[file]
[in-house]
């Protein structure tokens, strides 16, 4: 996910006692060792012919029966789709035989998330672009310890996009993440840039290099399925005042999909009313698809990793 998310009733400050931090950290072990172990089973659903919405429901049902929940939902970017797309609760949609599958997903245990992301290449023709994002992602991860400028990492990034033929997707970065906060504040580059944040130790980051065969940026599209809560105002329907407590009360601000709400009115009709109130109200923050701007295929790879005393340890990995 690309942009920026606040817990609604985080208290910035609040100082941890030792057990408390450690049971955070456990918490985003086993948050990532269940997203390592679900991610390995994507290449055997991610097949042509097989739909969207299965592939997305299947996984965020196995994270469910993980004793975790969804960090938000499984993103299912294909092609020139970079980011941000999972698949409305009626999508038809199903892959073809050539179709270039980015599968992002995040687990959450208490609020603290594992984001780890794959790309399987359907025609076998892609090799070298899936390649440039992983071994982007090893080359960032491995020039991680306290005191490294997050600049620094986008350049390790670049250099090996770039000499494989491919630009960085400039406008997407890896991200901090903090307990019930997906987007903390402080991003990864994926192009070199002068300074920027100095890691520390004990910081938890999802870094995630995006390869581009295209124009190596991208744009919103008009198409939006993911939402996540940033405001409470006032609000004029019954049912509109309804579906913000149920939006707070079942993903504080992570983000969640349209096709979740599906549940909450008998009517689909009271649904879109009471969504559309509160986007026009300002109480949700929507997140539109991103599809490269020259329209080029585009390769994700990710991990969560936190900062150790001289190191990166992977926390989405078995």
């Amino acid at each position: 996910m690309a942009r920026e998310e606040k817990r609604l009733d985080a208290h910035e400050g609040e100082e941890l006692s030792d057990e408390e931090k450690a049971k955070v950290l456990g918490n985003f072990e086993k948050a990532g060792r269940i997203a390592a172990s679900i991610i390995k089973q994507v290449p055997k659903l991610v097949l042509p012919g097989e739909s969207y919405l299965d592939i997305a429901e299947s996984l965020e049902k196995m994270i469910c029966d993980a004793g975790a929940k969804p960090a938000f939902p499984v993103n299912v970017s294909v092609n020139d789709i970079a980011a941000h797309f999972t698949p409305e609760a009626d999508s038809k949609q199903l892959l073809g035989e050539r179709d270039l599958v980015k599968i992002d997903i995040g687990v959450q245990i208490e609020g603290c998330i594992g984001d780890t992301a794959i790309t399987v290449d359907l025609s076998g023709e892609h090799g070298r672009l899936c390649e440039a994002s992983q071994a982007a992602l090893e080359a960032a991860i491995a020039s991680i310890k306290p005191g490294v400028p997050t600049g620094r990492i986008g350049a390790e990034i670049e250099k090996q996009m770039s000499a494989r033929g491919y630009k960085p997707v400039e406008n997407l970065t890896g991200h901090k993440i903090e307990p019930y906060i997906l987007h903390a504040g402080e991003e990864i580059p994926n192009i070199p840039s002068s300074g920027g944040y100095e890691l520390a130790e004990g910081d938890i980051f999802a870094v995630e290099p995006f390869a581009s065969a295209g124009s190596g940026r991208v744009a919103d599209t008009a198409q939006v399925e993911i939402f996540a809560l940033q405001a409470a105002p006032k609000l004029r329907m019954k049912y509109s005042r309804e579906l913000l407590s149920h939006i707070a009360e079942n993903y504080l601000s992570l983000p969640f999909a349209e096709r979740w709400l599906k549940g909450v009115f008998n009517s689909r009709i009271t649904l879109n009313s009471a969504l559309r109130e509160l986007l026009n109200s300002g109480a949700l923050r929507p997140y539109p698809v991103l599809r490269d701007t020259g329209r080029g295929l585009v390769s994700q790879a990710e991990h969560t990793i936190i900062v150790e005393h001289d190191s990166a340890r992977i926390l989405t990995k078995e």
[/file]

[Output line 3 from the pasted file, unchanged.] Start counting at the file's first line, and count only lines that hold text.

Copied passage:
């Amino acid at each position: 996910m690309a942009r920026e998310e606040k817990r609604l009733d985080a208290h910035e400050g609040e100082e941890l006692s030792d057990e408390e931090k450690a049971k955070v950290l456990g918490n985003f072990e086993k948050a990532g060792r269940i997203a390592a172990s679900i991610i390995k089973q994507v290449p055997k659903l991610v097949l042509p012919g097989e739909s969207y919405l299965d592939i997305a429901e299947s996984l965020e049902k196995m994270i469910c029966d993980a004793g975790a929940k969804p960090a938000f939902p499984v993103n299912v970017s294909v092609n020139d789709i970079a980011a941000h797309f999972t698949p409305e609760a009626d999508s038809k949609q199903l892959l073809g035989e050539r179709d270039l599958v980015k599968i992002d997903i995040g687990v959450q245990i208490e609020g603290c998330i594992g984001d780890t992301a794959i790309t399987v290449d359907l025609s076998g023709e892609h090799g070298r672009l899936c390649e440039a994002s992983q071994a982007a992602l090893e080359a960032a991860i491995a020039s991680i310890k306290p005191g490294v400028p997050t600049g620094r990492i986008g350049a390790e990034i670049e250099k090996q996009m770039s000499a494989r033929g491919y630009k960085p997707v400039e406008n997407l970065t890896g991200h901090k993440i903090e307990p019930y906060i997906l987007h903390a504040g402080e991003e990864i580059p994926n192009i070199p840039s002068s300074g920027g944040y100095e890691l520390a130790e004990g910081d938890i980051f999802a870094v995630e290099p995006f390869a581009s065969a295209g124009s190596g940026r991208v744009a919103d599209t008009a198409q939006v399925e993911i939402f996540a809560l940033q405001a409470a105002p006032k609000l004029r329907m019954k049912y509109s005042r309804e579906l913000l407590s149920h939006i707070a009360e079942n993903y504080l601000s992570l983000p969640f999909a349209e096709r979740w709400l599906k549940g909450v009115f008998n009517s689909r009709i009271t649904l879109n009313s009471a969504l559309r109130e509160l986007l026009n109200s300002g109480a949700l923050r929507p997140y539109p698809v991103l599809r490269d701007t020259g329209r080029g295929l585009v390769s994700q790879a990710e991990h969560t990793i936190i900062v150790e005393h001289d190191s990166a340890r992977i926390l989405t990995k078995e």